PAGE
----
From his early years, James Turrell (° 1943, Los Angeles) has been fascinated with light. His mother made it clear to him what to do in a Quaker meeting with the ominous words: 'Go inside and greet the light.' But also his father, an aeronautical engineer, gave him a boost: at sixteen, he conquered the skies as a pilot where he could admire the light of dawn and dusk and other mirages, UFOs included, that will continue to fascinate him during his later life. Decisive for his further career were his studies in perceptual psychology and art, during which he discovered that he preferred the luminosity of slides - especially those of Barnet Newman and Mark Rothko - above the original paintings. Soon, James Turrell gets to work himself together with artists like Robert Irwin and Maria Nordman in an informal group 'Light and Space artists'.
Making art with light, it was in the air. Already in the fifties, Yves Klein worked with fire and gas, and form the sixties onwards, Op Artists began to use optical illusions, but soon also real light, such as the neon tubes of Dan Flavin.
To create really transparent Rothkos, James Turrell initially wanted to use fire or gas, like Yves Klein, but he soon prefers light from lamps. Otherwise than the 'Atlantic' Dan Flavin, who, from 1963 onwards, combined the light of his neon tubes with the reflection on the wall, the 'Pacific' James Turrell concentrates on the coloured light projected from a hidden source. He thereby creates the illusion that the two-dimensional lighted surfaces are a three-dimensional object that seems to float in the corner of the room - the <'Projection series' with works like Afrum-proto (1966) and Decker (1967). In other works, the illusion goes the other way round, as in the 'Shallow Space Constructions' (1968-1970) and in works like Danae (1983): what appears to be a two-dimensional surface, turns out to be a space filled with light. A similar effect is obtained with natural light in 'Meeting' (1986) in P.S.1 New York, where an opening in the ceiling discloses the sky. In the nineties, Turrell replaces projected light with computer-controlled neon tubes and LED lamps, as in the 'Tall Glass series' or in his 'Motel Art' (1997) for the luxurious 'Mondrian Hotel' in Los Angeles (designed by Philippe Starck). In a late echo of Nam June Paik's tv-scapes, James Turrell has a rectangle of light on each floor of the hotel change in colour and intensity according to the TV programs they are tuned on.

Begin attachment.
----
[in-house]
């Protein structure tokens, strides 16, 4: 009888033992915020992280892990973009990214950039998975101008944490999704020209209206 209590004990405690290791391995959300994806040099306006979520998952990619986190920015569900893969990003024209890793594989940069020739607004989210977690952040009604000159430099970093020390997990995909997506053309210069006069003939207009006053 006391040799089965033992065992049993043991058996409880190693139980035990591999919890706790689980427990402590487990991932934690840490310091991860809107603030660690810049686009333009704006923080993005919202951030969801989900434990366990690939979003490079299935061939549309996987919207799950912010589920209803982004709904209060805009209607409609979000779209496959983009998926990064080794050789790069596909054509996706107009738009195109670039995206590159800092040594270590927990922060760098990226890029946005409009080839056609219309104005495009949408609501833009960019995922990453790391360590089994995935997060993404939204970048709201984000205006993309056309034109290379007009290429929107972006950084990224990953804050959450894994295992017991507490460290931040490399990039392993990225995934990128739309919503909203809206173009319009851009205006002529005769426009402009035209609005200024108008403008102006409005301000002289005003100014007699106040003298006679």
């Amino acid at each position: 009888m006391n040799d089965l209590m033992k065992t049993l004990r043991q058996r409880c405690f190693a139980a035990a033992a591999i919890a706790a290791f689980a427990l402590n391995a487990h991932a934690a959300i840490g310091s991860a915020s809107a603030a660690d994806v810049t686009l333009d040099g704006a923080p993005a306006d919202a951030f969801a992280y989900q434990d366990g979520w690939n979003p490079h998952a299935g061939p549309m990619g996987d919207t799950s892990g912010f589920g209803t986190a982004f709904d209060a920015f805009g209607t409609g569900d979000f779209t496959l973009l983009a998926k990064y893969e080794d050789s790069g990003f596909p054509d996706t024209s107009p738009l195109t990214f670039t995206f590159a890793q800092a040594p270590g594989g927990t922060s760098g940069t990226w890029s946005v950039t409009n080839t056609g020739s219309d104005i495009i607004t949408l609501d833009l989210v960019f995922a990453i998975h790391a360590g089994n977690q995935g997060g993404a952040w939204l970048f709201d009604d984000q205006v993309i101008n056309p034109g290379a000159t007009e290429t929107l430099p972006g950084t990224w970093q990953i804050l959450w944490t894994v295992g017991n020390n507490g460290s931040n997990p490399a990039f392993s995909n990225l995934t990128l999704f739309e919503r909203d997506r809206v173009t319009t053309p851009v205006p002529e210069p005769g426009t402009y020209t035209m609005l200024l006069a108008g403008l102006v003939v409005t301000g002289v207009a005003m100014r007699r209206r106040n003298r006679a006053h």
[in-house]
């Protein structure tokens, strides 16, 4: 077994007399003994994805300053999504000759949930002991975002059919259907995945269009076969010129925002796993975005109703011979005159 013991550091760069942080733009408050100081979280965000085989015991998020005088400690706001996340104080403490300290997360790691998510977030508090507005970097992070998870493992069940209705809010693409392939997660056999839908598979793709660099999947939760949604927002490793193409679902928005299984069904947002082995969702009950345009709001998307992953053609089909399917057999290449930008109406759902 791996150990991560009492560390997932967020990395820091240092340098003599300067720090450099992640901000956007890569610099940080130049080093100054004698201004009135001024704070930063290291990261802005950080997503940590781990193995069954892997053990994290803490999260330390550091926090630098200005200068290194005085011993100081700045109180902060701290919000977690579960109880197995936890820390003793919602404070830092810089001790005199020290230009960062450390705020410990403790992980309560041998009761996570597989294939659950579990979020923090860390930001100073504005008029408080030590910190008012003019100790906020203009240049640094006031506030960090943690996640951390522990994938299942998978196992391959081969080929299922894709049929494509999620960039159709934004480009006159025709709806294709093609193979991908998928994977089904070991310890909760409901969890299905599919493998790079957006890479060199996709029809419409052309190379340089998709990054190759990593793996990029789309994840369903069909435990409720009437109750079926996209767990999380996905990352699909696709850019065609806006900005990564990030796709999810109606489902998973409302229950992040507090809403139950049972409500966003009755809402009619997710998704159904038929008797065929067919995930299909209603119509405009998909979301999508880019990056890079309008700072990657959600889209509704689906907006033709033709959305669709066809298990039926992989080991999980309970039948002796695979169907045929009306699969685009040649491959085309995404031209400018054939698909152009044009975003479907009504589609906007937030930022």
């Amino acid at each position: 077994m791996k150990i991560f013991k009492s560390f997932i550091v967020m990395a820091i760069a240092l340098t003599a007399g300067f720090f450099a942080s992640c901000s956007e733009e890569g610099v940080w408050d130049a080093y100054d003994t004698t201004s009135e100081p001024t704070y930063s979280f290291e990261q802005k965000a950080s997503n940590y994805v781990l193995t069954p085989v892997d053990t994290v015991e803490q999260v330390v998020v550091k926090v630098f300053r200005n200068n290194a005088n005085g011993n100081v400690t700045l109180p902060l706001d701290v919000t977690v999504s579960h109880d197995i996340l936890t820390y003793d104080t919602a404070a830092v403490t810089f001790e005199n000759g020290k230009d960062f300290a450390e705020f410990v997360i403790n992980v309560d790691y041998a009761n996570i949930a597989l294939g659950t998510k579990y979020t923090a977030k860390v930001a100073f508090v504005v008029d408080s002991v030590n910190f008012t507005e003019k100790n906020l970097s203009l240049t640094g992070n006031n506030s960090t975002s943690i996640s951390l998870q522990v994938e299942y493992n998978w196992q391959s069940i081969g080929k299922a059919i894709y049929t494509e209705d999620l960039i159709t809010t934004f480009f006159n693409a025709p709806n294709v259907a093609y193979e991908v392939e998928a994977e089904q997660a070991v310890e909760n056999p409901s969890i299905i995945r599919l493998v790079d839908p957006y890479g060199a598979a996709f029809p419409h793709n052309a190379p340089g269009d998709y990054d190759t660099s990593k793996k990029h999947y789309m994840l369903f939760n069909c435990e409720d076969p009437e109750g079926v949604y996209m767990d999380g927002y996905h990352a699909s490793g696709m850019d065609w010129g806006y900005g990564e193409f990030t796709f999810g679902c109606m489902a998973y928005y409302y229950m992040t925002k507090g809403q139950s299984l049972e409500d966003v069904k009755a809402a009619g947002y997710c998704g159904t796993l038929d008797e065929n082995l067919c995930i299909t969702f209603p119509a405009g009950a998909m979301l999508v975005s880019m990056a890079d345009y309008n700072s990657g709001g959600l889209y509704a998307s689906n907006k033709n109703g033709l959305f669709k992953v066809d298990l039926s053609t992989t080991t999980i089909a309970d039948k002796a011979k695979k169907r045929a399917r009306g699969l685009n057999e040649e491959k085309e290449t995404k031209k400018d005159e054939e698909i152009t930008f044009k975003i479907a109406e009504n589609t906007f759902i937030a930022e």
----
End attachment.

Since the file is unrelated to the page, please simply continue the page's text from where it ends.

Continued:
Because the illusion only works when seen from a certain angle and after adjustment of the eyes - and also to bring the visitors in the appropriate mood - Turrell soon integrates the architectural setting in his concepts. In works like 'Pleiades' (1983) and 'Danae' (1983), the visitor has to enter the gallery through a dark, inclined corridor before entering the room where the light is projected.
The integration of the surrounding architecture only facilitated the obvious shift from light objects to light spaces, a step also made by Dan Flavin - just think of his Richmond Hall(1996).
In a first variant (the 'Perceptual cells'), Turrell surrounds the head ('Alien exam', 1991, and Soft Cell', 1992) or the entire body ('Gasworks', 1993) with a sphere, lighted from within like a 'Ganzfeld'. In a second variant, Turrell proceeds to the real light environments of the 'Ganzfeld Series' and ''Wedgework Series'. In 'Frontal Passage' (1994), the visitor passes through a darkened entryway into a chamber, that is divided diagonally by a radiant wall of red light. In 'Rise' (2005) the visitor contemplates a subtly changing light which emanates from the edges of a block seemingly suspended in space. 'City of Anhirit' ((1976) consists of a sequence of four rooms where the afterimage of the preceding room influences the perception of the colour in the next. One thing and another culminates in the widely praised and successful 'Ganzfeld: Tight End' (2006) installed in the Yorkshire Sculpture Park: a space entirely flooded by blue light.